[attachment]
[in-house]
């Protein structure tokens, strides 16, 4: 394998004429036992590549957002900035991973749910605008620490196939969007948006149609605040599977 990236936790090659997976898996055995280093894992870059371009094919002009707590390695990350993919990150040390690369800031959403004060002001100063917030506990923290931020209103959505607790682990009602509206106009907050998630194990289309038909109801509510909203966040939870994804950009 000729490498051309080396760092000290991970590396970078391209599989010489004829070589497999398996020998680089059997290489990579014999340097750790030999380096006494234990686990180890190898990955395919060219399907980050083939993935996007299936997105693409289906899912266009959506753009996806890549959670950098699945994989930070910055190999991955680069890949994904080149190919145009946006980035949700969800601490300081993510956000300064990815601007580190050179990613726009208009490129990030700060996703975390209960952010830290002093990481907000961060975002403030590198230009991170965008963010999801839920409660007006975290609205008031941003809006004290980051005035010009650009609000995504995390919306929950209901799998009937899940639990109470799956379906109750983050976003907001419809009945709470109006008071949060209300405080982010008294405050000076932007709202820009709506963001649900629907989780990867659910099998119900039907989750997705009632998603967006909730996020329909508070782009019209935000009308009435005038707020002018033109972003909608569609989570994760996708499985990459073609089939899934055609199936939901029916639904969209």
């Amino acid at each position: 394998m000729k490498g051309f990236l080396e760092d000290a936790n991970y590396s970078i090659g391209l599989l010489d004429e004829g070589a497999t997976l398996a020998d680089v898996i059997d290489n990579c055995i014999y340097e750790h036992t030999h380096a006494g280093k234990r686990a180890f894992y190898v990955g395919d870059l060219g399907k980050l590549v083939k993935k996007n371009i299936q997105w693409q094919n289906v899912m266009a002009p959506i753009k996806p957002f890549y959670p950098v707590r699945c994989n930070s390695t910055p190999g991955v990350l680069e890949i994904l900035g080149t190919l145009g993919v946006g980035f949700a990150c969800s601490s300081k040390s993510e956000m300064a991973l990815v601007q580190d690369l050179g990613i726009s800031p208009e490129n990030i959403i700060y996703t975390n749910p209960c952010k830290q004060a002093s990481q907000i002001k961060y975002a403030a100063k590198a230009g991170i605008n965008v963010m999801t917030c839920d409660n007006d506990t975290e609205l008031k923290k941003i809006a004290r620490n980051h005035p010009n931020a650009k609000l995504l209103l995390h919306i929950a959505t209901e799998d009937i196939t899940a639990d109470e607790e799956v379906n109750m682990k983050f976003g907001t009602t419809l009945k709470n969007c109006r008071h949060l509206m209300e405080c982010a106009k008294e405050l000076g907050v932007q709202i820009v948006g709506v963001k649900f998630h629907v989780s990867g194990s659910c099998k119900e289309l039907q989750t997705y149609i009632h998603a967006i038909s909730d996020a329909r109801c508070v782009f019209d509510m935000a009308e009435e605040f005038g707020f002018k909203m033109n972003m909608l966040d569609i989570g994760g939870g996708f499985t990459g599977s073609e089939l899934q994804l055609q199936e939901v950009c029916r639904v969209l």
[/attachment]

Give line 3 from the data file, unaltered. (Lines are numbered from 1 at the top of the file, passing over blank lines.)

């Amino acid at each position: 394998m000729k490498g051309f990236l080396e760092d000290a936790n991970y590396s970078i090659g391209l599989l010489d004429e004829g070589a497999t997976l398996a020998d680089v898996i059997d290489n990579c055995i014999y340097e750790h036992t030999h380096a006494g280093k234990r686990a180890f894992y190898v990955g395919d870059l060219g399907k980050l590549v083939k993935k996007n371009i299936q997105w693409q094919n289906v899912m266009a002009p959506i753009k996806p957002f890549y959670p950098v707590r699945c994989n930070s390695t910055p190999g991955v990350l680069e890949i994904l900035g080149t190919l145009g993919v946006g980035f949700a990150c969800s601490s300081k040390s993510e956000m300064a991973l990815v601007q580190d690369l050179g990613i726009s800031p208009e490129n990030i959403i700060y996703t975390n749910p209960c952010k830290q004060a002093s990481q907000i002001k961060y975002a403030a100063k590198a230009g991170i605008n965008v963010m999801t917030c839920d409660n007006d506990t975290e609205l008031k923290k941003i809006a004290r620490n980051h005035p010009n931020a650009k609000l995504l209103l995390h919306i929950a959505t209901e799998d009937i196939t899940a639990d109470e607790e799956v379906n109750m682990k983050f976003g907001t009602t419809l009945k709470n969007c109006r008071h949060l509206m209300e405080c982010a106009k008294e405050l000076g907050v932007q709202i820009v948006g709506v963001k649900f998630h629907v989780s990867g194990s659910c099998k119900e289309l039907q989750t997705y149609i009632h998603a967006i038909s909730d996020a329909r109801c508070v782009f019209d509510m935000a009308e009435e605040f005038g707020f002018k909203m033109n972003m909608l966040d569609i989570g994760g939870g996708f499985t990459g599977s073609e089939l899934q994804l055609q199936e939901v950009c029916r639904v969209l």